Natural Gas a Growing Alternative to Gasoline
December 7th, 2006
There are a number of filling stations which sell clean-burning gas, known as CNG, that's compressed natural gas.
For most of us, our cars won't run on alternatives. But we talked to a guy today who is trying to change that.
When the smog gets as soupy as this, not many of us can drive around with a clear conscience. But one man who can is the hard-to-miss Tai Robinson.
His company installs the lines and the tanks so your gas guzzler can run on natural gas, ethanol, and even hydrogen.
His biggest customers are businesses with a fleet switching to natural gas.
Tai Robinson: "Natural gas is so clean that when you're burning it in a vehicle on a red air day like today, the air coming out the tailpipe is actually cleaner than the air we're all breathing."
Beverly Miller, Director, Utah Clean Cities: "But there's so much available right now. And Utah is, after California, we have more natural gas refueling than anywhere else in the country."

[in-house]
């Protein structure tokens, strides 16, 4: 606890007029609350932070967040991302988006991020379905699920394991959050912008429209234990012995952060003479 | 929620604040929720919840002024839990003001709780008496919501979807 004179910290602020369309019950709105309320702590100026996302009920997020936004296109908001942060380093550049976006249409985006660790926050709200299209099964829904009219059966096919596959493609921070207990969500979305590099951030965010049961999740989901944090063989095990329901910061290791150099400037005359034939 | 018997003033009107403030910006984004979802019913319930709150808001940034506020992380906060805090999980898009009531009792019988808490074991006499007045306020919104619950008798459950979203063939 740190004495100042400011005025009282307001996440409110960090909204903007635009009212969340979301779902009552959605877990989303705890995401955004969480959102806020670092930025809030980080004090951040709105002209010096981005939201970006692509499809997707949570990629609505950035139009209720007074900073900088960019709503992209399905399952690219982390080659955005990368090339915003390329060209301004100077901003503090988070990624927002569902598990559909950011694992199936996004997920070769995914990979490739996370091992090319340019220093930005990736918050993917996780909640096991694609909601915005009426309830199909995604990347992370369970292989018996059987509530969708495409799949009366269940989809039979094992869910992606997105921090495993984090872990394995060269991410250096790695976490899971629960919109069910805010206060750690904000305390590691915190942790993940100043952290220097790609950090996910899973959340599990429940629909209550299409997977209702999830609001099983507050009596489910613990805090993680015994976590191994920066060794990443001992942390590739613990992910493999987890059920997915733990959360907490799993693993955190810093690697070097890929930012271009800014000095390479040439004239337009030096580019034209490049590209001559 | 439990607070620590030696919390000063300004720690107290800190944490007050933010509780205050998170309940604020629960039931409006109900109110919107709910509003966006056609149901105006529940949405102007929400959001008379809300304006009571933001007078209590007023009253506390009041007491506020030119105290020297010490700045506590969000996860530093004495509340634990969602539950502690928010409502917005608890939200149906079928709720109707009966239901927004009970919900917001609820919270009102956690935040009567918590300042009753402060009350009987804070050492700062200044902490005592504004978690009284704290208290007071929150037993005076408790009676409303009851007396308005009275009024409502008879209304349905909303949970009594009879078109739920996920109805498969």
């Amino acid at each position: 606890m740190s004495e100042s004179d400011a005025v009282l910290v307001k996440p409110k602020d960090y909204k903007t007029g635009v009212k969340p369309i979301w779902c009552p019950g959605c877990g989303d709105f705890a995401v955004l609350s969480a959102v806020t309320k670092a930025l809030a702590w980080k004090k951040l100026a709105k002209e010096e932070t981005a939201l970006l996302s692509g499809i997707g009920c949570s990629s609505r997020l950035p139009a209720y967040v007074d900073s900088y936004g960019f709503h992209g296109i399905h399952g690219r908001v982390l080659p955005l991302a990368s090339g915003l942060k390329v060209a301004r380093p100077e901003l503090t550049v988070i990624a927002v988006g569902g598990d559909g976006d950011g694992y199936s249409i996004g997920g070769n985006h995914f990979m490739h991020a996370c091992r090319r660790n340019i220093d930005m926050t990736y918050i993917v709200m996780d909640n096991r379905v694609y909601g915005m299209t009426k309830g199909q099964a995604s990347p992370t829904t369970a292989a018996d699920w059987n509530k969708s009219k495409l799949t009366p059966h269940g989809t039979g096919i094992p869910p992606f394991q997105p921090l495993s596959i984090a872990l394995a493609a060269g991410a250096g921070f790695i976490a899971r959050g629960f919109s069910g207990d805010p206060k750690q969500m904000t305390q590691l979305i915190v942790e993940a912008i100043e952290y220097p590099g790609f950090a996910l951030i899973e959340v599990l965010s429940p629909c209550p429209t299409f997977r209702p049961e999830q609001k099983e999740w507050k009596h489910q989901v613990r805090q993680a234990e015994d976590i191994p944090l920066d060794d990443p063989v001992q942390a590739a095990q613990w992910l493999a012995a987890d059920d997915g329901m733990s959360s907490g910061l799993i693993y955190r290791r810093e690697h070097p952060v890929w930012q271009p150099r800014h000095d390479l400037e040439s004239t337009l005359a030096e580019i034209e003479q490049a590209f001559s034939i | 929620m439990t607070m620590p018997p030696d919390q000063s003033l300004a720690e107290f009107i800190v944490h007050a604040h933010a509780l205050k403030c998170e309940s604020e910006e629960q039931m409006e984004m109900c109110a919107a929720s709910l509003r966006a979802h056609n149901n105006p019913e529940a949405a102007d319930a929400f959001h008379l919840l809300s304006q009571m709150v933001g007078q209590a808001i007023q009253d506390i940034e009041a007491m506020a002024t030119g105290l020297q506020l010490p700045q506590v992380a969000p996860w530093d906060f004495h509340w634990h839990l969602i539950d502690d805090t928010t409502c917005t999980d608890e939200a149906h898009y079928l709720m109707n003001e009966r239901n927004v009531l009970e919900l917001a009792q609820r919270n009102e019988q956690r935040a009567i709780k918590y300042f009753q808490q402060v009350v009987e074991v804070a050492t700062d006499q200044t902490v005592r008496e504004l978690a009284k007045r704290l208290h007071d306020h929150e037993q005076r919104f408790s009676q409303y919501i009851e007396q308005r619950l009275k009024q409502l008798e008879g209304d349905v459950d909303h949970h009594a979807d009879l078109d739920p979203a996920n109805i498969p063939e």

Robinson says not only is his solution much cleaner burning than the traditional car, but it's cheaper. Natural gas is 73 cents a gallon, that's a quarter of regular gasoline. Robinson says it's a no-brainer."
And hydrogen...is it realistic? Researchers at Colorado's National Renewable Energy Lab like Keith Wipke who helped pioneer the hybrid-electric says yes.
Keith Wipke, Hydrogen Engineer, National Renewable Energy Laboratory: "I believe hydrogen has the opportunity to get this country off of imported oil. And basically use our large resources of renewables and non-renewables."
Robinson is a former national champion and US Ski Team member. Today he's a champion for a new way. Now an energy efficiency specialist at Snowbird, he helped convince Arnold Swartzenegger to convert his Hummer to hydrogen.
Tai Robinson: "I call them American fuel vehicles instead of alternative fuel vehicles. Because if we keep calling them the alternative, we'll always be on the sideline and we want them to go mainstream."
The conversion costs can be pricey--eight to 12-thousand dollars--but there are both state and federal tax credits available.
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